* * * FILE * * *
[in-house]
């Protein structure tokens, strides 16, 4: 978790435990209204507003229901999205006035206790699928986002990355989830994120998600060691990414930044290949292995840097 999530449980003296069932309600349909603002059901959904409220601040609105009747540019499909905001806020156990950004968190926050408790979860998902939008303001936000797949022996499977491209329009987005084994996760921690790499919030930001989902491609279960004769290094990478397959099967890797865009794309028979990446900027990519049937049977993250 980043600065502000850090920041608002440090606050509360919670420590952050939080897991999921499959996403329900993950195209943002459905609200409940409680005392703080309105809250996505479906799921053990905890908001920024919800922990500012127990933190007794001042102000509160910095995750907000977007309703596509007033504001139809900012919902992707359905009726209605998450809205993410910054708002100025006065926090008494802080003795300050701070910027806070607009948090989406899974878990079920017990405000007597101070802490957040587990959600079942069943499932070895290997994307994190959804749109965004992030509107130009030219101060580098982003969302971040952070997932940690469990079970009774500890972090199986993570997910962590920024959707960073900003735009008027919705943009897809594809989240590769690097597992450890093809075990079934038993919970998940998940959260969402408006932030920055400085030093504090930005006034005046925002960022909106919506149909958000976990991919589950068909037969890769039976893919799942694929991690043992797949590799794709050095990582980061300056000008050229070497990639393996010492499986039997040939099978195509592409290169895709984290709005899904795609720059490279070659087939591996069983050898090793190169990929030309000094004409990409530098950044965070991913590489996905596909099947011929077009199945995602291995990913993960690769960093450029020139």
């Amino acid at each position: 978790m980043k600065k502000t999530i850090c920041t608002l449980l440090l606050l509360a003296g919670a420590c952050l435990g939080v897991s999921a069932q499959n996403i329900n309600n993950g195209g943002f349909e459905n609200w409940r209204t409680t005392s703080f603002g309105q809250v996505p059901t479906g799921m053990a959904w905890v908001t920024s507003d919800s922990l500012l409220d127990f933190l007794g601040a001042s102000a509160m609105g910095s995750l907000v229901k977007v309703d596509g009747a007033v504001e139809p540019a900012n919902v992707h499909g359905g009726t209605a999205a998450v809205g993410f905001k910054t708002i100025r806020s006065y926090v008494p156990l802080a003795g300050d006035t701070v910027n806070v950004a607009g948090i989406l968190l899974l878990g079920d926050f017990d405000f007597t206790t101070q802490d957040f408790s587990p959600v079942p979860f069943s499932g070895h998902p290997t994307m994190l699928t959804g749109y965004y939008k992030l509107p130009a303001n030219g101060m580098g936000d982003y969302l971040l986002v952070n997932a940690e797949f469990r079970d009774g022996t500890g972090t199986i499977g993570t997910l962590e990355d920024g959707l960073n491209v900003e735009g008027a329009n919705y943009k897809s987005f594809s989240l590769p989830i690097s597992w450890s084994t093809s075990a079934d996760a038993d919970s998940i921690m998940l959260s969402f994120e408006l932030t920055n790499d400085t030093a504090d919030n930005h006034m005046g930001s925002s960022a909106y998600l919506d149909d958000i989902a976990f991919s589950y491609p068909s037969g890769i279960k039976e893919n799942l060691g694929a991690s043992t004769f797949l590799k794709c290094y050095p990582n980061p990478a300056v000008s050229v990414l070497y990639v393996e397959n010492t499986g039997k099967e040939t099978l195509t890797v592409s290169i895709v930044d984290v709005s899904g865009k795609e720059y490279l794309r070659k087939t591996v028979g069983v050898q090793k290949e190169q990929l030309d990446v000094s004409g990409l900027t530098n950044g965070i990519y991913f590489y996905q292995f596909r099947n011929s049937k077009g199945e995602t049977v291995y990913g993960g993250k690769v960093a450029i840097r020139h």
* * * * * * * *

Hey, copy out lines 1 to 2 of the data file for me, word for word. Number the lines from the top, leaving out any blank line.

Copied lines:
[in-house]
């Protein structure tokens, strides 16, 4: 978790435990209204507003229901999205006035206790699928986002990355989830994120998600060691990414930044290949292995840097 999530449980003296069932309600349909603002059901959904409220601040609105009747540019499909905001806020156990950004968190926050408790979860998902939008303001936000797949022996499977491209329009987005084994996760921690790499919030930001989902491609279960004769290094990478397959099967890797865009794309028979990446900027990519049937049977993250 980043600065502000850090920041608002440090606050509360919670420590952050939080897991999921499959996403329900993950195209943002459905609200409940409680005392703080309105809250996505479906799921053990905890908001920024919800922990500012127990933190007794001042102000509160910095995750907000977007309703596509007033504001139809900012919902992707359905009726209605998450809205993410910054708002100025006065926090008494802080003795300050701070910027806070607009948090989406899974878990079920017990405000007597101070802490957040587990959600079942069943499932070895290997994307994190959804749109965004992030509107130009030219101060580098982003969302971040952070997932940690469990079970009774500890972090199986993570997910962590920024959707960073900003735009008027919705943009897809594809989240590769690097597992450890093809075990079934038993919970998940998940959260969402408006932030920055400085030093504090930005006034005046925002960022909106919506149909958000976990991919589950068909037969890769039976893919799942694929991690043992797949590799794709050095990582980061300056000008050229070497990639393996010492499986039997040939099978195509592409290169895709984290709005899904795609720059490279070659087939591996069983050898090793190169990929030309000094004409990409530098950044965070991913590489996905596909099947011929077009199945995602291995990913993960690769960093450029020139």